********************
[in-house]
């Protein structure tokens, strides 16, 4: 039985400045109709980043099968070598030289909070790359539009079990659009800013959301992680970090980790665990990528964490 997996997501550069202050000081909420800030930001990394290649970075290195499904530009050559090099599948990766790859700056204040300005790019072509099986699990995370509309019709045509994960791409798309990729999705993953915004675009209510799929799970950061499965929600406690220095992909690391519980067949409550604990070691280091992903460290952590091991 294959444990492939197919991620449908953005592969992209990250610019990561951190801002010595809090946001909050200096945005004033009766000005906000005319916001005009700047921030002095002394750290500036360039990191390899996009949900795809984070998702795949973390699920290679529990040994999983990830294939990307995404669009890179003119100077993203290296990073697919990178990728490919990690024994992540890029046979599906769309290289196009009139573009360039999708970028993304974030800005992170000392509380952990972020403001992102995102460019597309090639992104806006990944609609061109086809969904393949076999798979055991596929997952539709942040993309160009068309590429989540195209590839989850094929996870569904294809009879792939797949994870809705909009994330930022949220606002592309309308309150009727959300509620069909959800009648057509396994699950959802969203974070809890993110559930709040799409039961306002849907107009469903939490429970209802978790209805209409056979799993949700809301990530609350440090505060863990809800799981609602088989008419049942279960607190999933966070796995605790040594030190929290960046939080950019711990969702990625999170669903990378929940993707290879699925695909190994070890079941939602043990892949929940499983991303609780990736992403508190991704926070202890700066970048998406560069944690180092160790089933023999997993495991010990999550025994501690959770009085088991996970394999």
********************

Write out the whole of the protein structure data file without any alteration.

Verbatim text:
[in-house]
């Protein structure tokens, strides 16, 4: 039985400045109709980043099968070598030289909070790359539009079990659009800013959301992680970090980790665990990528964490 997996997501550069202050000081909420800030930001990394290649970075290195499904530009050559090099599948990766790859700056204040300005790019072509099986699990995370509309019709045509994960791409798309990729999705993953915004675009209510799929799970950061499965929600406690220095992909690391519980067949409550604990070691280091992903460290952590091991 294959444990492939197919991620449908953005592969992209990250610019990561951190801002010595809090946001909050200096945005004033009766000005906000005319916001005009700047921030002095002394750290500036360039990191390899996009949900795809984070998702795949973390699920290679529990040994999983990830294939990307995404669009890179003119100077993203290296990073697919990178990728490919990690024994992540890029046979599906769309290289196009009139573009360039999708970028993304974030800005992170000392509380952990972020403001992102995102460019597309090639992104806006990944609609061109086809969904393949076999798979055991596929997952539709942040993309160009068309590429989540195209590839989850094929996870569904294809009879792939797949994870809705909009994330930022949220606002592309309308309150009727959300509620069909959800009648057509396994699950959802969203974070809890993110559930709040799409039961306002849907107009469903939490429970209802978790209805209409056979799993949700809301990530609350440090505060863990809800799981609602088989008419049942279960607190999933966070796995605790040594030190929290960046939080950019711990969702990625999170669903990378929940993707290879699925695909190994070890079941939602043990892949929940499983991303609780990736992403508190991704926070202890700066970048998406560069944690180092160790089933023999997993495991010990999550025994501690959770009085088991996970394999």